Wednesday, November 12, 2014

DayBlack Issue 2

Written and Illustrated by Keef Cross

The first issue definitely drew me into the story. This time Cross tells us more about Merce's modern life as a tattoo artist in DayBlack, Georgia. In Issue one, we learn that Merce has figured out a way to suck blood without killing anyone. He became a tattoo artist and used the needles to siphon blood out of unknowing victims. This idea is hip and demonstrates that Cross knows how to write.

Again, we meet Merce while he awakes from his coffin which is covered with promotional stickers for soul artists. That alone gets props. I spent several minutes looking at these stickers to see if I ever owned any. Cross also introduces us to another character who works for Merce. Cross gives her enough dialogue without taking away anything from the story.

Merce continues to have dreams of times past mixed in with fantasies. Lately, they have been happening so much that it's been affecting his work. At one point, he ends up killing a customer. While burying the victim, he encounters a vampire hunter.

Cross does a great job of providing enough mystery and moving the story along. This is very difficult to do when introducing a new character to a new audience. The artwork is stupendous (an adjective I used in the review for issue 1). Cross should be penciling for the major publishers. I look forward to grabbing more issues of DayBlack.

Tuesday, September 30, 2014

Comic Books and Reading

I thought I wrote this piece a few years ago. I realized that literacy and comic books are topics that I discuss at least twice a day as a parent, sometime educator, and mentor. I talk about it so much, I believed that I must have written about it at some point. Every week, a teacher or parent asks me how to get children to read. Comic books is my first answer. Reading comic books are a great and easy way to get a child to read. Ask any librarian in the United States and they can recommend several comic books and graphic novels.

I have to point out that comic books are expensive. Even digital comics can put a huge dent in any one's budget. Most comic shops have dollar bins where they sell back issues for $1. I give away comic books to children I teach and mentor so dollar bins are a blessing. So for you educators, finding a dollar bin will help you tremendously.

Below are some comics I highly recommend to parents, educators, coaches, mentors, and other people who work with children:

Note: I am a Marvel head. So the small list is strictly Marvel. Both DC and Marvel publish children friendly versions of their flagship titles such as the Avengers, Justice League, Captain America, Batman, etc. I let some children and my own read them and they weren't too excited about them. The ones listed below are fast hits. Also, I don't read Manga and I know many teenagers who are into them. My list does not have any Manga either.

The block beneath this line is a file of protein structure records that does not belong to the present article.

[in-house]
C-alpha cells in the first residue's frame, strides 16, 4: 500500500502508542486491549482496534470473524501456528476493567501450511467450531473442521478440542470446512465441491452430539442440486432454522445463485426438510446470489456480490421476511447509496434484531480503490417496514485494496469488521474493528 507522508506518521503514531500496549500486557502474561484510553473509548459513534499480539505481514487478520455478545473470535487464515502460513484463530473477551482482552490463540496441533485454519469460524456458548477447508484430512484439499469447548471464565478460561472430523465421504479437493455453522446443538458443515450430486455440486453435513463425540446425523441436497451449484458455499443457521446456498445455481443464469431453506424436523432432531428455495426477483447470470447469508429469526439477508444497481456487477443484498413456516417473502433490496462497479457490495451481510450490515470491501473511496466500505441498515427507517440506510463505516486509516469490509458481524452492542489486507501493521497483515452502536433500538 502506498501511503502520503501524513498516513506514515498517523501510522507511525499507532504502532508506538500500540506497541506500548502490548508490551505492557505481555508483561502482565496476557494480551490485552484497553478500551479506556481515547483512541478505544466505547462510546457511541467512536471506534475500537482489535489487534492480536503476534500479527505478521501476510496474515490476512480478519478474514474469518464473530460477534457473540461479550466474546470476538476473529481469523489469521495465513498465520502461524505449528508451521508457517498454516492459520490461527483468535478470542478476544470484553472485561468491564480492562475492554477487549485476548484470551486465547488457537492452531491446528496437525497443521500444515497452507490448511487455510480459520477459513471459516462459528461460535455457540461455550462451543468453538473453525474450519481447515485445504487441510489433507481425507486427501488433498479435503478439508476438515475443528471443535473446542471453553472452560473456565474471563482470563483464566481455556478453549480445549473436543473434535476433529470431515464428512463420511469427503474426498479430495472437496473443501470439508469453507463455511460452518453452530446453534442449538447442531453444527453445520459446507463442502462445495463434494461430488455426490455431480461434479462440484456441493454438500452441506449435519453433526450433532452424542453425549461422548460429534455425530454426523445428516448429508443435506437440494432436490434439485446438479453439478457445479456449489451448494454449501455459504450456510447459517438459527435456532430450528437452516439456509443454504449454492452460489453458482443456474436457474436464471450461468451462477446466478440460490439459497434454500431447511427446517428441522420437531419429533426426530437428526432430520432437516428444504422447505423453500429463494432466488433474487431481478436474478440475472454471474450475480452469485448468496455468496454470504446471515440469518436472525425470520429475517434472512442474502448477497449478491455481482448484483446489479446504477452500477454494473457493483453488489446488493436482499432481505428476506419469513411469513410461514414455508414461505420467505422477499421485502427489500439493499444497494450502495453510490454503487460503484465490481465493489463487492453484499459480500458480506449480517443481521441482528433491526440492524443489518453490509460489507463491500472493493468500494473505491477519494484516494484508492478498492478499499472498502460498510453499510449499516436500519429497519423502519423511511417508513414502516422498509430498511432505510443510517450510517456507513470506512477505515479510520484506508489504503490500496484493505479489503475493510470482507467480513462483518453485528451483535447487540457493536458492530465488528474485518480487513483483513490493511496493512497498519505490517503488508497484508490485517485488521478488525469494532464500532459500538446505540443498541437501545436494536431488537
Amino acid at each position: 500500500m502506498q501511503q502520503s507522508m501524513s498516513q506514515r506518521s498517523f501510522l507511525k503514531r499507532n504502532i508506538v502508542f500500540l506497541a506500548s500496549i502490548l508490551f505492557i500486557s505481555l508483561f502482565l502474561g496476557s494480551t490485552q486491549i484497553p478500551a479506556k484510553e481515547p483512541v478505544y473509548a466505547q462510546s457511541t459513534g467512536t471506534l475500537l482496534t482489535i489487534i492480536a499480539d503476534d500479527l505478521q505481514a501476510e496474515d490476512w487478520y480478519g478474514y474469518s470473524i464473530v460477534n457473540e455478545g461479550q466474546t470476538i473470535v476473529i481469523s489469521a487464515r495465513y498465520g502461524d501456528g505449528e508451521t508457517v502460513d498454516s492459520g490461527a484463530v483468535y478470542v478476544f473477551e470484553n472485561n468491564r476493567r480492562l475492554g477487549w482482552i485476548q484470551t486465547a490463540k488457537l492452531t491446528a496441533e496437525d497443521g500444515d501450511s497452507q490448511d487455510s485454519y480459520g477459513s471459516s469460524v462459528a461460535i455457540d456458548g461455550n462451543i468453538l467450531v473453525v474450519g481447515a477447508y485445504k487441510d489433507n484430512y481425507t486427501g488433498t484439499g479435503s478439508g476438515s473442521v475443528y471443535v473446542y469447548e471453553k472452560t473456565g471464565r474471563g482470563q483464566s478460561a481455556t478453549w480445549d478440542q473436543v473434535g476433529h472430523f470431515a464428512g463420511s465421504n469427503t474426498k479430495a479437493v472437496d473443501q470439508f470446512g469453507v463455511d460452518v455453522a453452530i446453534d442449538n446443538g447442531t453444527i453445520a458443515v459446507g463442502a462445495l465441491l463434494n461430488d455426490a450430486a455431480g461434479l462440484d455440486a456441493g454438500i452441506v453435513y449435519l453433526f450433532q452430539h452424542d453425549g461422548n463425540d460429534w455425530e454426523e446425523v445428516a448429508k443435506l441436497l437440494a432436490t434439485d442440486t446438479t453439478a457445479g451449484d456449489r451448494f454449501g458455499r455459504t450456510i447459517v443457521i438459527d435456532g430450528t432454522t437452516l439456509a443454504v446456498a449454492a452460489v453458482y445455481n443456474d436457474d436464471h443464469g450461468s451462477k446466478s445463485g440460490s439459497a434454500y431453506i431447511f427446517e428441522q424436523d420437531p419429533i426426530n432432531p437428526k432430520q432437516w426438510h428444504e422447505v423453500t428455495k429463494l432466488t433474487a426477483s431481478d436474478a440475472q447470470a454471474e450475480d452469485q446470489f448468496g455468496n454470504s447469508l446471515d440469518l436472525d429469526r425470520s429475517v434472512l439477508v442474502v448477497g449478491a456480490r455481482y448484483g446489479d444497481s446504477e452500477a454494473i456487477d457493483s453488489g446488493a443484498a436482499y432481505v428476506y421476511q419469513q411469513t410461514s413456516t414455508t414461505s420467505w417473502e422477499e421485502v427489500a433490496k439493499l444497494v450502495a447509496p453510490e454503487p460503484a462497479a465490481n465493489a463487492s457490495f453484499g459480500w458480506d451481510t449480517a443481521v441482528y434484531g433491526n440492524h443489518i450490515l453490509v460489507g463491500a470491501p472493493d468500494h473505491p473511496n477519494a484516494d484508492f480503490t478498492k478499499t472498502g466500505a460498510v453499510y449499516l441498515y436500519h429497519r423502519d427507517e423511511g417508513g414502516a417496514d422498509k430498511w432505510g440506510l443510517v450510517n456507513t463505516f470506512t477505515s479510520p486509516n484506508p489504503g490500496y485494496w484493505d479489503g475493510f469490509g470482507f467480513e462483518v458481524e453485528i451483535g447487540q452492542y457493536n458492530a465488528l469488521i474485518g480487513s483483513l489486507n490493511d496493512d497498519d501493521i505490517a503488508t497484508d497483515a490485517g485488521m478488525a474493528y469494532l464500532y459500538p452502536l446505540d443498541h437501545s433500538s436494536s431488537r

1. Ultimate Comics Spider Man – This series has ended and the story of the Afro Latino web slinger continues in Miles Morales: Ultimate Spider Man and the All New Ultimates where Morales is now the leader of. The thing is if you just jump into the latter two series you will be confused. Ultimate Comics Spider Man written by Brian Michael Bendis can be found on trade paper back (TPB) now. You might still be able to find some old copies in the dollar bins.

That being said, this is was an amazing run by Bendis with Sara Pichelli on the breakdowns. Bendis deals with race, class, and school inequities. It is a serious book that deals with middle schoolers. All of the children I gave these issues to never complained about the adult themes. At the same time Miles Morales seemed to have a good time being Spider Man right up until the end of the run where he realized he had to step up to the plate as a leader. (See also the Spider Men story where Miles Morales meets Peter Parker of Earth 616)

  1. Ms. Marvel

This is another series I enjoy. Written by G. Willow Wilson and penciled by Adrian Alphona, it is about Kamala Khan, a Pakistani teenager who lives in New Jersey. Her parents are liberal. That part is my favorite but Khan is a teenage girl and it comes with so much baggage. As a parent of a teenager, I can only imagine what her parents go through. Add to the idea that she gains super powers during the events of the Inhumanity crossover after the Infinity situation where Thanos invaded Earth.

The best part of the story is that everyone thinks that the blonde haired Avenger named Captain Marvel is fighting crime in their small NJ town when in actuality its Khan. No matter what she does, she doesn't get the props she deserves. Yup, its a true teenage story.

  1. Nova
    Dan Abnett breathed new life into Nova aka Richard Rider. Before Abnett, I got tired of Nova. Abnett did his thing with this character. When we thought he was killed off, I was not happy. When I heard there was going to be a new character taking up the Nova mantle, I wasn't too happy. It took me a minute to cop issue #1. I was very satisfied.